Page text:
Obstetrics And Gynecology In The Ancient World, Gracie Joy 2016 La Salle University

Obstetrics And Gynecology In The Ancient World, Gracie Joy

The Histories

Women in the ancient world were subject to ancient practices of medicine. This seems obvious to the reader, however to truly understand what the implications of “ancient practices of medicine” are, one must step out of the realm of today’s technology. Feminine healthcare is something taken advantage of in modernity by many. It has a crucial role in the sustaining of a population, though is frequently overlooked in many cultures of today as nonessential medical practice. This specialization should not be ignored and certainly was not in Ancient Rome. The doctors and midwives and nurses of the time took ...


Western Classics In Modern Japan (German), Frank Jacob 2016 CUNY Queensborough Community College

Western Classics In Modern Japan (German), Frank Jacob

Publications and Research

A presentation paper (invited guest lecture) delivered at the Institute of Ancient History at Marburg University, Germany, July 12, 2016.


Filiae Augustorum: The Ties That Bind In The Antonine Age, Rachel Meyers 2016 Iowa State University

Filiae Augustorum: The Ties That Bind In The Antonine Age, Rachel Meyers

World Languages and Cultures Publications

While the titles of imperial family members on Roman coins have been used to establish chronology, I argue that the specific titulature on the coins of Faustina II and Lucilla promotes their roles as the ties among three emperors. Though other scholars have commented on their basic roles, crucial evidence for how the Antonines promoted the roles of these women has been overlooked. By highlighting this intentional language compared to coins of prior imperial women, I show that Faustina and Lucilla not only represented the continuing harmony of the empire during the Antonine Age but also legitimated the rule of ...


The World Of Elagabalus, Jay Carriker 2016 University of Texas at Tyler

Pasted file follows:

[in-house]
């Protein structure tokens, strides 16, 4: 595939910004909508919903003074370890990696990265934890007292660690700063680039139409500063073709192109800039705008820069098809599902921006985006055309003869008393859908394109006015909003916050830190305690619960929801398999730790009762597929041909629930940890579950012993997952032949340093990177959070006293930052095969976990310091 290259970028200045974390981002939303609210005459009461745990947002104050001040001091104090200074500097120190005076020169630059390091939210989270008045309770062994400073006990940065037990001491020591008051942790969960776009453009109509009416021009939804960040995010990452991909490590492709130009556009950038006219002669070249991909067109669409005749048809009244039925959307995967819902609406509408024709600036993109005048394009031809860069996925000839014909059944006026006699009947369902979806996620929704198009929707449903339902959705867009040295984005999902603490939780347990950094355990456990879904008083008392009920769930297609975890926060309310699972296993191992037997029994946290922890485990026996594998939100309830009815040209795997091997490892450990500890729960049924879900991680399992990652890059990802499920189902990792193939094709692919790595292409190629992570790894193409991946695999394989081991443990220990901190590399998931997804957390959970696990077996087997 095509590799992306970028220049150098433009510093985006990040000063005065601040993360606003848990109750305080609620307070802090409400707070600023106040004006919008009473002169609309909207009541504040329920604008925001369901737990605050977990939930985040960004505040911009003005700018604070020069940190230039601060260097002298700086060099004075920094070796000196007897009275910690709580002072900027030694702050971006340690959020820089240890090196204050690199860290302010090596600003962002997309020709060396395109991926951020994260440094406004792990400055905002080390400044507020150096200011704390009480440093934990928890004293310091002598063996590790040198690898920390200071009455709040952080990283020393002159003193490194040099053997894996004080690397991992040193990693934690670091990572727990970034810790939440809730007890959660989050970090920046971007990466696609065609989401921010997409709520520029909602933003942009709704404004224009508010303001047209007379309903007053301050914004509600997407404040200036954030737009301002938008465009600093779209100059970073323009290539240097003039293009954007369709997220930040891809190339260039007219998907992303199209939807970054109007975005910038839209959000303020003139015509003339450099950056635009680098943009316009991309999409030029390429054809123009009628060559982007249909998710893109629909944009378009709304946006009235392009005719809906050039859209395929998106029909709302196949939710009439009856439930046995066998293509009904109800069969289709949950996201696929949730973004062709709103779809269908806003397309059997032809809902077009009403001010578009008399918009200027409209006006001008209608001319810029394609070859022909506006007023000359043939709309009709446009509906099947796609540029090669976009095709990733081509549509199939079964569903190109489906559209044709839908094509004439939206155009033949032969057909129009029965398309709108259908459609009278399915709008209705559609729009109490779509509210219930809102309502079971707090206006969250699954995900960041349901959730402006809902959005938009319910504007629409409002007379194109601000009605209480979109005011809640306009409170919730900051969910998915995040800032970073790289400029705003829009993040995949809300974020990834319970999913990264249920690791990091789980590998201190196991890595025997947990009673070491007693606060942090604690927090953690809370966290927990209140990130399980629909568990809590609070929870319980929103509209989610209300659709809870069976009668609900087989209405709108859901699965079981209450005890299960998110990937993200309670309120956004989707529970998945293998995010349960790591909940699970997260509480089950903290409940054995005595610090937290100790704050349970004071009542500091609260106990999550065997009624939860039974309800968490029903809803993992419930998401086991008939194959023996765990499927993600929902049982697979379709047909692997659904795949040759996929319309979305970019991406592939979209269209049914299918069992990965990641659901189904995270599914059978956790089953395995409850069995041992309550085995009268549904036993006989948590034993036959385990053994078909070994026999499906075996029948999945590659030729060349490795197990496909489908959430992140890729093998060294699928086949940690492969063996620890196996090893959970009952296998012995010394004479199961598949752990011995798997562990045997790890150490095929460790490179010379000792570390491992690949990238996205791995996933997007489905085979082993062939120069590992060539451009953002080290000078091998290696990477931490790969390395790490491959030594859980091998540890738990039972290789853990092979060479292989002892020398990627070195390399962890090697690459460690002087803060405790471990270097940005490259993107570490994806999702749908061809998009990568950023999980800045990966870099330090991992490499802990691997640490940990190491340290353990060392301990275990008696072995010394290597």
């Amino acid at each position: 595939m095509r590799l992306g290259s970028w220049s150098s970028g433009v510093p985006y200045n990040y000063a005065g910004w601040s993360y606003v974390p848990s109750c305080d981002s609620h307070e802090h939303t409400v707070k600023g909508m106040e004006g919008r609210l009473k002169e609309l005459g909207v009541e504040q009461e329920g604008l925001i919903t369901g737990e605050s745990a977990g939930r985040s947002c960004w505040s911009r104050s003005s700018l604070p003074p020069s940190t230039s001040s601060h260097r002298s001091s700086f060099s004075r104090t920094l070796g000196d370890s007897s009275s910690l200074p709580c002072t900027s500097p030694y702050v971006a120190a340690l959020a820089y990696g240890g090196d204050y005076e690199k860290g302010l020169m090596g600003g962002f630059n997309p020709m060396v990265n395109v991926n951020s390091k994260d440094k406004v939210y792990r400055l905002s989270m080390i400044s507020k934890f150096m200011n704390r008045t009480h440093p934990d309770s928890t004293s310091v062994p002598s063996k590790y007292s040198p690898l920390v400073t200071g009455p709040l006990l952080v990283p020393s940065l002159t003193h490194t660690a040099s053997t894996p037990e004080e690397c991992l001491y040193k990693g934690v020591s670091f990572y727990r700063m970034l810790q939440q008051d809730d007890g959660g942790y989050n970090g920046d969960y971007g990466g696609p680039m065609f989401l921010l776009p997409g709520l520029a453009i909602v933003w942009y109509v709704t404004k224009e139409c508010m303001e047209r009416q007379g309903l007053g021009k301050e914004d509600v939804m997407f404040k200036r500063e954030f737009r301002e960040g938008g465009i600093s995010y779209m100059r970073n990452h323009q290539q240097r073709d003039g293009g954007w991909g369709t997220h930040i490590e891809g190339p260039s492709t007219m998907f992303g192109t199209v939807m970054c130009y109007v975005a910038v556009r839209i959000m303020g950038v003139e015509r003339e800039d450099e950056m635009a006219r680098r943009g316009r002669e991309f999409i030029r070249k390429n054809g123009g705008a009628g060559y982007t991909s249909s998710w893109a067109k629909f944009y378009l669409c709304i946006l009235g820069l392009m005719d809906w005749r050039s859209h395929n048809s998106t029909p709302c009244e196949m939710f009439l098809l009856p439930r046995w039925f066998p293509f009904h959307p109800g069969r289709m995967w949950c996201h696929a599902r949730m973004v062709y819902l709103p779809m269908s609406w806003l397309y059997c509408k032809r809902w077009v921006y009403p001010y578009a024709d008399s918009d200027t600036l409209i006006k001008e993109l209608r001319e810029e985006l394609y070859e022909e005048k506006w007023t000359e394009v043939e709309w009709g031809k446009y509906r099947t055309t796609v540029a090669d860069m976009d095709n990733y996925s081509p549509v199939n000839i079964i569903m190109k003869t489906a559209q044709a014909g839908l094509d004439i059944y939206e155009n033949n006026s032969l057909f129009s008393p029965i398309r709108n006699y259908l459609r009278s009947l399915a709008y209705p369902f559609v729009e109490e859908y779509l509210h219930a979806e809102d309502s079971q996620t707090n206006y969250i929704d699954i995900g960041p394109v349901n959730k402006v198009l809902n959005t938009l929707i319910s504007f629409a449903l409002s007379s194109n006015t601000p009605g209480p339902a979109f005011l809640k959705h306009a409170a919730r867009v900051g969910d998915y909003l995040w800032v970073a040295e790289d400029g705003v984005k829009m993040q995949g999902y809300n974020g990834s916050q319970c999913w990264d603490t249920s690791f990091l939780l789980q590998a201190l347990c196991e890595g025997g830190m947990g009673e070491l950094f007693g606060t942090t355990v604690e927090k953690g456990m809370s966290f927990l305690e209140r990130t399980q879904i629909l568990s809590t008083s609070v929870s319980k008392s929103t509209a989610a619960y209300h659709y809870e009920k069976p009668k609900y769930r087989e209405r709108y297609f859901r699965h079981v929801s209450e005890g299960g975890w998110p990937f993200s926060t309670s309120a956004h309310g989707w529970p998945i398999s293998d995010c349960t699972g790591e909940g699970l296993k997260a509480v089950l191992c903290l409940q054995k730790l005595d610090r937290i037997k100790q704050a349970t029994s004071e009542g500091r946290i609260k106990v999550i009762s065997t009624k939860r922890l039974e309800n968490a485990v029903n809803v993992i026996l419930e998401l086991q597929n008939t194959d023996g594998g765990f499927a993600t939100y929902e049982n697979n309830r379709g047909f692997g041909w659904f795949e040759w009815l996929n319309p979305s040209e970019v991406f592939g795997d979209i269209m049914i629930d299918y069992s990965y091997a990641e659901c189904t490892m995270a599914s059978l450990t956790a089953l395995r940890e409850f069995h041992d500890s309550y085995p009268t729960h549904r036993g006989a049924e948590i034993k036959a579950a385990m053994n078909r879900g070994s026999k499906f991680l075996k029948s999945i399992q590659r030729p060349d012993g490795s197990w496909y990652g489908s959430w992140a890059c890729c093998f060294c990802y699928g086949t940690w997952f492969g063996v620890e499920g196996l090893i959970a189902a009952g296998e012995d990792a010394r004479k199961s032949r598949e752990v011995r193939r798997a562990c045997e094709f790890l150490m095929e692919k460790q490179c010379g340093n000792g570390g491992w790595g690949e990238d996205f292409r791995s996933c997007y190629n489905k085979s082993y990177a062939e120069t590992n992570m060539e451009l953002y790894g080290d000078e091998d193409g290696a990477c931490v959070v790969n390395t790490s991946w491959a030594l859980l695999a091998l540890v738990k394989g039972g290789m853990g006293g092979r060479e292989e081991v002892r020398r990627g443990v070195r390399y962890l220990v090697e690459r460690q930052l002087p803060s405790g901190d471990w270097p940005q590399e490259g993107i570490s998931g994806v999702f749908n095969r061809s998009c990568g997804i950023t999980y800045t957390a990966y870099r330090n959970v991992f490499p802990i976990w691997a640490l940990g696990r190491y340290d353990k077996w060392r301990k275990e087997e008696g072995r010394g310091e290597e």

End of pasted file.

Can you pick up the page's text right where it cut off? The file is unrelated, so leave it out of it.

The World Of Elagabalus, Jay Carriker

History Theses

After his assassination in 222 the Roman Emperor Elagabalus served as Rome's whipping boy--an embodiment of all the vices that led to the decline and fall of Rome; but through placing his policies in the context of a a Julio-Severan Dynasty, the religious boundaries that he disregarded reveal a Varian Moment as a critical period in the Easternization of Roman religion which makes him one of the the most significant figures in Roman history.


Language Contact And Identity In Roman Britain, Robert Jackson Woodcock 2016 The University of Western Ontario

Language Contact And Identity In Roman Britain, Robert Jackson Woodcock

Electronic Thesis and Dissertation Repository

Language is one of the most significant aspects of cultural identity. This thesis examines the evidence of languages in contact in Roman Britain in order to determine the role that language played in defining the identities of the inhabitants of this Roman province.

All forms of documentary evidence from monumental stone epigraphy to ownership marks scratched onto pottery are analyzed for indications of bilingualism and language contact in Roman Britain. The language and subject matter of the Vindolanda writing tablets from a Roman army fort on the northern frontier are analyzed for indications of bilingual interactions between Roman soldiers and ...


Carthaginian Mercenaries: Soldiers Of Fortune, Allied Conscripts, And Multi-Ethnic Armies In Antiquity, Kevin Patrick Emery 2016 Wofford College

Carthaginian Mercenaries: Soldiers Of Fortune, Allied Conscripts, And Multi-Ethnic Armies In Antiquity, Kevin Patrick Emery

Student Scholarship

The story of the mercenary armies of Carthage is one of incompetence and disaster, followed by clever innovation. It is a story not just of battles and betrayal, but also of the interactions between dissimilar peoples in a multiethnic army trying to coordinate, fight, and win, while commanded by a Punic officer corps which may or may not have been competent. Carthaginian mercenaries are one piece of a larger narrative about the struggle between Carthage and Rome for dominance in the Western Mediterranean, and their history illustrates the evolution of the mercenary system employed by the Carthaginian Empire to extend ...


Political Polupragmones: Busybody Athenians, Meddlesome Citizenship, And Epistemic Democracy In Classical Athens, Harry D. Rube 2016 Bowdoin College

Political Polupragmones: Busybody Athenians, Meddlesome Citizenship, And Epistemic Democracy In Classical Athens, Harry D. Rube

Honors Projects

The figure of the πολυπράγμων, the overactive, over-engaged, or meddlesome democratic citizen, is a literary trope that emerges in Classical Athenian literature in the 5th and 4th centuries B.C. This project seeks to use the πολυπράγμων as an entry point into understanding Athenian attitudes toward citizenship and socially acceptable political behaviors in Athens’ democratic era.